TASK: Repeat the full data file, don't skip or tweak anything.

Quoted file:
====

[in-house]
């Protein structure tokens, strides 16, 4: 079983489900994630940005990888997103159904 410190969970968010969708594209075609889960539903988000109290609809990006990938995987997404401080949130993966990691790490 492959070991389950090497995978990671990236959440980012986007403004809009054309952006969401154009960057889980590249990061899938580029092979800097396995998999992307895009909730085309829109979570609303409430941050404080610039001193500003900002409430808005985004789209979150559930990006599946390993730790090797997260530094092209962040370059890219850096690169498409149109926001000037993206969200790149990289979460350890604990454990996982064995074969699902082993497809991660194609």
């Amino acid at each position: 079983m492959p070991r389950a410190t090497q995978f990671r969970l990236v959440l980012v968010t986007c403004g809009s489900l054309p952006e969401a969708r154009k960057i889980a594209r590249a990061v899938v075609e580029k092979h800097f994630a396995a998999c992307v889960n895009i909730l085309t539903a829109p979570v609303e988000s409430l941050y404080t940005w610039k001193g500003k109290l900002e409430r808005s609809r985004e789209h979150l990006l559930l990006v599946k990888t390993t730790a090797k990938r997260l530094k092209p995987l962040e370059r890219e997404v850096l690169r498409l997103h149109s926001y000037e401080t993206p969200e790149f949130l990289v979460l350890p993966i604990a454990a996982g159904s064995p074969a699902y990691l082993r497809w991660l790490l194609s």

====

[in-house]
């Protein structure tokens, strides 16, 4: 079983489900994630940005990888997103159904 410190969970968010969708594209075609889960539903988000109290609809990006990938995987997404401080949130993966990691790490 492959070991389950090497995978990671990236959440980012986007403004809009054309952006969401154009960057889980590249990061899938580029092979800097396995998999992307895009909730085309829109979570609303409430941050404080610039001193500003900002409430808005985004789209979150559930990006599946390993730790090797997260530094092209962040370059890219850096690169498409149109926001000037993206969200790149990289979460350890604990454990996982064995074969699902082993497809991660194609």
């Amino acid at each position: 079983m492959p070991r389950a410190t090497q995978f990671r969970l990236v959440l980012v968010t986007c403004g809009s489900l054309p952006e969401a969708r154009k960057i889980a594209r590249a990061v899938v075609e580029k092979h800097f994630a396995a998999c992307v889960n895009i909730l085309t539903a829109p979570v609303e988000s409430l941050y404080t940005w610039k001193g500003k109290l900002e409430r808005s609809r985004e789209h979150l990006l559930l990006v599946k990888t390993t730790a090797k990938r997260l530094k092209p995987l962040e370059r890219e997404v850096l690169r498409l997103h149109s926001y000037e401080t993206p969200e790149f949130l990289v979460l350890p993966i604990a454990a996982g159904s064995p074969a699902y990691l082993r497809w991660l790490l194609s």